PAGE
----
nished by the experience of the farmers settled on the west side of the San Joaquin River. For years they have tried in vain to raise crops without artificial irrigation. That section of the State of California is an exemplification of the law thus expressed by Guyot, that "when a mountain-chain opposes an horizontal wind the air is forced up along the slopes, its vapors are condensed, and water the side exposed to the wind, while on the opposite slope the same wind descends into the valley dry and cloudless." The author considers very fully the operation of the chief laws of meteorology as applied to California in general, and to special localities in particular. Among the subjects discussed by him, we would mention the conflict between polar and equatorial winds; the influences of the Gulf of California; the comparative rainlessness of the Colorado and Mohave Deserts and the Tulare Valley; the rainfall in the great valleys and on' the mountain-sides; the influence of the great deserts on temperature and rainfall; why the summer temperature of San Francisco is so low as it is, the mean temperature of summer at the Golden Gate being only 56°.
Purification of Illuminating Gas.—The method in common use for separating from coal-gas foreign suspended matter is founded on the principle of condensation by reduction of temperature on contact with water-cooled surfaces, or with water itself. But the liquid globules held in suspension in the gas may be condensed by causing a jet of gas to impinge upon any resisting surface, as a leaf of paper, or a plate of metal, and an apparatus for purifying gas according to this method has been constructed by Messrs. Pelouze & Audouin. The condenser of this apparatus consists mainly of an outer casing with a gas inlet at the lower part, and an outlet at the upper. Suspended within the casing is an annular water-tank, in which is balanced a miniature gas-holder, or bell, formed with four circumference-plates, two of which are perforated in rows with small holes, and two with large holes, the latter being opposite the blank spaces between the rows of the former. The gas from the inlet passes through the central space within the annular lank, and through the four perforated plates of the bell; the tar, etc., which condense on the non-perforated portions of the surface trickle down the plates into the water-tank. It has been found that if the perforated bell has a capacity of 35,317 cubic feet, it will suffice for works producing 3,531, 700 cubic feet per twenty-four hours, or in the proportion of 1 to 100,000.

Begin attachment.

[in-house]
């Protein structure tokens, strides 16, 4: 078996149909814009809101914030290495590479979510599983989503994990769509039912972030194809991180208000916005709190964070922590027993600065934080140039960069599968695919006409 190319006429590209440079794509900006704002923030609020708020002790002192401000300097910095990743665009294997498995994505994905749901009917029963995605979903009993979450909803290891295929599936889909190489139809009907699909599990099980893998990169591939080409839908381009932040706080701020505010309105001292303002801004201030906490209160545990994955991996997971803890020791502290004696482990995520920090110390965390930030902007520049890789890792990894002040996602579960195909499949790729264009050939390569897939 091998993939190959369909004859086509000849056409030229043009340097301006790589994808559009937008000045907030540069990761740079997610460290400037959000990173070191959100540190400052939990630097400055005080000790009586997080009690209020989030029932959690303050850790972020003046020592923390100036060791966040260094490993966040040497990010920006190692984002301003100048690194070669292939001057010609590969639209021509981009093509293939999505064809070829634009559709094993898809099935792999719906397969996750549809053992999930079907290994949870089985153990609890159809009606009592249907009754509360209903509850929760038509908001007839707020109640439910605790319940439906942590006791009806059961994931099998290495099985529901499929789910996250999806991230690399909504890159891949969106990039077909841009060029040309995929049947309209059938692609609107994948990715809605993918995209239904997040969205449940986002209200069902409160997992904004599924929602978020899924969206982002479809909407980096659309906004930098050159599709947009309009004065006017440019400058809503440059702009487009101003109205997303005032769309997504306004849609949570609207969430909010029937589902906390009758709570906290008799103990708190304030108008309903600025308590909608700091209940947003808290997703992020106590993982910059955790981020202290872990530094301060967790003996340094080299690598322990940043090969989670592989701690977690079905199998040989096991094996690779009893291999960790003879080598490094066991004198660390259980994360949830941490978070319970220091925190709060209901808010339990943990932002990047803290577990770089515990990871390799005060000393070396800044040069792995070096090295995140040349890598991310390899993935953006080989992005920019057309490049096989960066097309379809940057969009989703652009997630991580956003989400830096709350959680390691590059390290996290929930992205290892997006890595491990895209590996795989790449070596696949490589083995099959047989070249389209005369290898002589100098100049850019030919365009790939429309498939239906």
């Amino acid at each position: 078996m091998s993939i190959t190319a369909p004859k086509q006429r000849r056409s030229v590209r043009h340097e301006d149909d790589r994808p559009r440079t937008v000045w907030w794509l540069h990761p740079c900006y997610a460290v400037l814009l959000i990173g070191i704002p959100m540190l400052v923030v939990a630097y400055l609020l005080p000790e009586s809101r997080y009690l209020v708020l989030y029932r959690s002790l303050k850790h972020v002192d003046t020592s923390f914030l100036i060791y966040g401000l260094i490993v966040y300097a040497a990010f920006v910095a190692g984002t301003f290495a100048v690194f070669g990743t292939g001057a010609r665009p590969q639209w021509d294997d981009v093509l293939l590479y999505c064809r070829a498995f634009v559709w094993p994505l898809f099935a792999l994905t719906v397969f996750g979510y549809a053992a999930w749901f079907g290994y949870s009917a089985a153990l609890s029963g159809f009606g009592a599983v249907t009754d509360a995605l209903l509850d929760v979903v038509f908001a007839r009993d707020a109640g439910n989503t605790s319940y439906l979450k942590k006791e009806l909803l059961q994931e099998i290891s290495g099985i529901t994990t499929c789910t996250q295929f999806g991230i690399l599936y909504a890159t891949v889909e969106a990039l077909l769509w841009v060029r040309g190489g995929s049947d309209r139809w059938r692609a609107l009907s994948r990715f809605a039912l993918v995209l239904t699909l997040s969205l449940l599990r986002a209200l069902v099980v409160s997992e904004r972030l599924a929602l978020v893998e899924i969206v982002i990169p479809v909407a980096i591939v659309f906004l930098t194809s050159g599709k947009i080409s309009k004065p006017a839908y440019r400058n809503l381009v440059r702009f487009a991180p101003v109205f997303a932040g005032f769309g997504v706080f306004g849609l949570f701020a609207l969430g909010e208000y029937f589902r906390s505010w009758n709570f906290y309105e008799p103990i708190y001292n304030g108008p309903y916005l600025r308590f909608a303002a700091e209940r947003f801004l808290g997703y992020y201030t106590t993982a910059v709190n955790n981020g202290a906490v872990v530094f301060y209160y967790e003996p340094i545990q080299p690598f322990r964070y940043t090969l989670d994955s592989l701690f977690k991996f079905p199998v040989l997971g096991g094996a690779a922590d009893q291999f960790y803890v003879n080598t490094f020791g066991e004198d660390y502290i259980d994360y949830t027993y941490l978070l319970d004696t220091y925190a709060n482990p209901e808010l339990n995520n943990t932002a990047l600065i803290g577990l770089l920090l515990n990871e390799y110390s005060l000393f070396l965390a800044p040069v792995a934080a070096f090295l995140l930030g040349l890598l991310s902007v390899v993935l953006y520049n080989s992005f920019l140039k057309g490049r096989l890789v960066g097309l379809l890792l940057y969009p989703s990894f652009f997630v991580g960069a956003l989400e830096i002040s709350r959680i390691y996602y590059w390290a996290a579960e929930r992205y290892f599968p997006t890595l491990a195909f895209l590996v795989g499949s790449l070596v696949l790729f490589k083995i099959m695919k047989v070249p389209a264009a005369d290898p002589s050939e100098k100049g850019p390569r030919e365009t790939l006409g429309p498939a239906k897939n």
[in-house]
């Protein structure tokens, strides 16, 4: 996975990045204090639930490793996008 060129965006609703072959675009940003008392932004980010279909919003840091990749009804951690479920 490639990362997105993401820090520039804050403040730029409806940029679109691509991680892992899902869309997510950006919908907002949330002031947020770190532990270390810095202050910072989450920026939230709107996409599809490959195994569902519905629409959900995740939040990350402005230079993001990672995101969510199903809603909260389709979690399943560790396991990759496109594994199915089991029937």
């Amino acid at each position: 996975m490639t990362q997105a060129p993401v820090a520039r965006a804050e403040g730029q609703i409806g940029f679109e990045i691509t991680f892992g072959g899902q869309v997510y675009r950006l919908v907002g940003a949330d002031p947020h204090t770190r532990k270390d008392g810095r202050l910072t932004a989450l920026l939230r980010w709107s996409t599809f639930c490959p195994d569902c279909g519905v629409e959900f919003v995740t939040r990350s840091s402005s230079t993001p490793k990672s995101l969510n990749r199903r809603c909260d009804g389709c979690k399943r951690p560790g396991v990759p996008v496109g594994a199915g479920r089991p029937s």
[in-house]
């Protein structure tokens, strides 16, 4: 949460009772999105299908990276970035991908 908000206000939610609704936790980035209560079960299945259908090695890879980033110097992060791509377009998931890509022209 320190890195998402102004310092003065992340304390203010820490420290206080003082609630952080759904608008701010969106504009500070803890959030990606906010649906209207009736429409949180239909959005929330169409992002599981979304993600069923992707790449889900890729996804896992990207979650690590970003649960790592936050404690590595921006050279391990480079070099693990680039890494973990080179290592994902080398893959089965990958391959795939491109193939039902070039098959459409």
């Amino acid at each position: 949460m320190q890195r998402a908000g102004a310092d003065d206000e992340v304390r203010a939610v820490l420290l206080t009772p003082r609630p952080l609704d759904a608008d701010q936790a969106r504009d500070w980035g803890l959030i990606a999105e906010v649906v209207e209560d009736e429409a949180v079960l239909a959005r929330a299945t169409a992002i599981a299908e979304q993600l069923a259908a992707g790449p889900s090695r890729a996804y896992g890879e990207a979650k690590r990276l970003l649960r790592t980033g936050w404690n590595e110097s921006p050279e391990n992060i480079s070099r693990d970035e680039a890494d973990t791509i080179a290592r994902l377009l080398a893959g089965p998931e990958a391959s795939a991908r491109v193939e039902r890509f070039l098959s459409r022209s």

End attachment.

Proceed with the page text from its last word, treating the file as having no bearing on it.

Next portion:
Properties and Production of Honey.—There was lately held in New York a convention of bee-masters from all parts of the United States, for the purpose of advancing the interests of the important industry with which they are identified. Among the papers read at this convention was one by Mr. F. B. Thurber, in which the commercial history of honey was given with considerable detail. The use of honey antedates that of sugar, going back many centuries before the Christian era, while the general use of sugar is of comparatively recent date. There are evidences of the high antiquity of sugar in China and India, but it appears to have been only vaguely known to the Greeks and Romans. The art of refining sugar was discovered by the Venetians in the sixteenth century. It is hard to say why the production of honey should have fallen so far behind the production of sugar. It is in the highest degree healthful and palatable, and its sources are as plentiful and as sure as those of sugar. In America, within the last few years, a wonderful advance has been made in the production of honey, as regards both quality and quantity.
Honey differs greatly in color and consistence. In the recent state it is fluid, but on being kept it is apt to form a crystalline deposit, and to be converted into a soft, granular mass; its color varies, being sometimes white, but usually yellowish, and occasionally of a brown or reddish tinge. When the bees are very young the honey undergoes less change, and remains nearly white: in this state it is called virgin honey. Ordinary honey is obtained both by pressure and by heat. Recently, however, a process has been invented by which honey is forced from the cells of the comb by centrifugal force, and the combs are then restored to the hives, to be again used by the bees for storing their honey. When honey is extracted from poisonous plants, it partakes